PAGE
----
Igor: Today everything is easier and technology is accessible to everybody and not only to big bands with huge reputation. In this recent times bands can do much more by themselves, not like it was in the golden times of Headbangers Ball in 80's and 90's. Bad side of this cheap production is lack in quality. Of course that the video production is very important for self promotion through the internet.
T.R.: Which song from your discography is the one that you like the most and which one was best received from fans?
Igor: I think that the essence of Noctiferia is in the song "Mara". This song is also closest to my heart, it's dark, mighty, not  only from musical aspect, but also from textual side. "Mara" is Noctiferia if you ask me. With fans is different. In Slovenia fans still mostly favourize our album Per Aspera and song "Fond Of Lies". In foreign countries I think that fans best welcome our songs from last album Death Culture, like "Demoncracy", "Monarch" and of course "Holymen" which became our "moshpit" song on live shows. In southern countries people like more mystical songs like "Forebang".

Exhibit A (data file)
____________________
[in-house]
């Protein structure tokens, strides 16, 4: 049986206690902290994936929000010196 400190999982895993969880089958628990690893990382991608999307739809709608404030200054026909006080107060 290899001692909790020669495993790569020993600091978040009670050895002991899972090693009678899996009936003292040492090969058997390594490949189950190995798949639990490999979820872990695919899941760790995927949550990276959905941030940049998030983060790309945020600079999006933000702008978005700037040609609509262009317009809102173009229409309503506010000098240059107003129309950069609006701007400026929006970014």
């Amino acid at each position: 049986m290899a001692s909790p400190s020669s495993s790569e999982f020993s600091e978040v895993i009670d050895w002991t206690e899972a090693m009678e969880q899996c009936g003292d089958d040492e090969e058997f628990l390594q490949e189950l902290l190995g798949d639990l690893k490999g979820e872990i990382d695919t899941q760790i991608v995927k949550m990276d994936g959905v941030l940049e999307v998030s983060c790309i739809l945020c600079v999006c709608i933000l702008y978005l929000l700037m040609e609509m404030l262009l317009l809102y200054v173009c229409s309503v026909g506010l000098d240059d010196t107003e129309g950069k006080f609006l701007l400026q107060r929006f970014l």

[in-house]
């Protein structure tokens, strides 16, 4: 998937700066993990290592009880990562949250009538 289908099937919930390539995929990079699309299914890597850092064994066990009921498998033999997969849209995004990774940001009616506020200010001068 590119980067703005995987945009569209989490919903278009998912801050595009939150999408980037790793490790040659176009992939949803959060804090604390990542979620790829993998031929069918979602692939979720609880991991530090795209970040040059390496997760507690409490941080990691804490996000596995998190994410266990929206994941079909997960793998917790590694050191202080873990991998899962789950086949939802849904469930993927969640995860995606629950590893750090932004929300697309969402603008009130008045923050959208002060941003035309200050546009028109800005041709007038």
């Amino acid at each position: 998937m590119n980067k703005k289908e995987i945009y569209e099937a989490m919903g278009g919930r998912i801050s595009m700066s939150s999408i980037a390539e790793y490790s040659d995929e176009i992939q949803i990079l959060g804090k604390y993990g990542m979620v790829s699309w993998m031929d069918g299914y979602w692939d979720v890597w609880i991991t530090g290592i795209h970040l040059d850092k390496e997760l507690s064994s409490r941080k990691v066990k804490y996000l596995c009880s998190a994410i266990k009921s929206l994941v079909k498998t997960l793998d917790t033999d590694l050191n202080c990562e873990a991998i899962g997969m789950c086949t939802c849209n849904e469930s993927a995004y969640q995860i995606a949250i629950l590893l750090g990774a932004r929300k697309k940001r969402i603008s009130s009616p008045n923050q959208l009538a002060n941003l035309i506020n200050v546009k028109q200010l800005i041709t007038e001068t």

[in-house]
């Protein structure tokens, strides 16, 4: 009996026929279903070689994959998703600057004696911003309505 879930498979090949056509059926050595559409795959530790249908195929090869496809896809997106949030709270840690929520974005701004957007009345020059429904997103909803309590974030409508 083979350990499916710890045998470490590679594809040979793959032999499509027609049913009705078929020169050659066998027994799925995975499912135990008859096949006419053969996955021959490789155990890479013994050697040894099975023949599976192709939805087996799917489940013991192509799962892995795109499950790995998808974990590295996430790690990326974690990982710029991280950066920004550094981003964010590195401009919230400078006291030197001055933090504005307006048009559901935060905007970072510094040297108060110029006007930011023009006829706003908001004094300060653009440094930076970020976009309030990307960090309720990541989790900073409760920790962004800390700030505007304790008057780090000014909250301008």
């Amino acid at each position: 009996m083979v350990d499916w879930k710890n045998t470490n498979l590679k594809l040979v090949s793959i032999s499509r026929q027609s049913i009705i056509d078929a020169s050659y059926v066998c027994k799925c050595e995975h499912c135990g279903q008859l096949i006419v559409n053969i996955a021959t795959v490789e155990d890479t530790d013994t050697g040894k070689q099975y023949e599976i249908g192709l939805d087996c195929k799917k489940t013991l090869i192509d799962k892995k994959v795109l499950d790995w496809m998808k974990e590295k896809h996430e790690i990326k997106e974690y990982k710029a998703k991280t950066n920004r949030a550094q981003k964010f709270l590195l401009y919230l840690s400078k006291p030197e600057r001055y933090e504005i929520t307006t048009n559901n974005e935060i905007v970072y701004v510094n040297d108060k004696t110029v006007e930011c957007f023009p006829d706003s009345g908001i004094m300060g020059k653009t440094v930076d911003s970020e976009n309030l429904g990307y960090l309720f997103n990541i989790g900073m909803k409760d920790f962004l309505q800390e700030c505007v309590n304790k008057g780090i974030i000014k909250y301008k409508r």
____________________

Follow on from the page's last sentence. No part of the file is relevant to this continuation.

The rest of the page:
T.R.: I know that you said that you consider your real beginning in 1996 with demo Gods Of Pocka, but you formed this band in 1992, only that then it was called Emetica. What was the reason that you changed the bands name?
Igor: Those were our beginnings, we were enthusiastic and full of energy. We were investing everything into the band while our peers were drinking alchohol and catching girls. We changed our name because Emetica is rather unserious and comical. If I'm not mistaken Emetica is something that you eat only that you can vomit later. I think that it was a right thing that we changed our name just before we went into publicity. Demo Gods Of Pocka features songs from that era.
T.R.: I've never heard that you've done any cover songs. Are you planning something?
Igor: I want to make a cover of Laibach's "Smrt Za Smrt" for a very long time. I believe that now is the right time because this song fits so well on our upcoming album from conceptual and lyrical side. More than making a cover out of it, I would like to make a re-make. We played live some covers, like Samael's "Baphomet's Throne" and Juno Reactor's "Navras". We even made a re-make of "Baphomet's Throne" for our album Slovenska Morbida, but it never got published. Maybe it's still waiting for that...
T.R.: Reality shows...
Igor: I fucking hate those. The next thing that they would do will be to give them a gun and let's see who survives. I find reality shows as a total degradation and stupidity. I didn't watched any of many Slovenian reality shows.
T.R.: And what would be your words at the end of this interview?
Igor: I would really like to give a big thank you to all our fans and to all those who instead of this crisis are still buying our CDs and visit our shows, that's very important for us, it gives us a lot of energy. People should be able to distinguish good stuff from mediocre and bad things and follow that.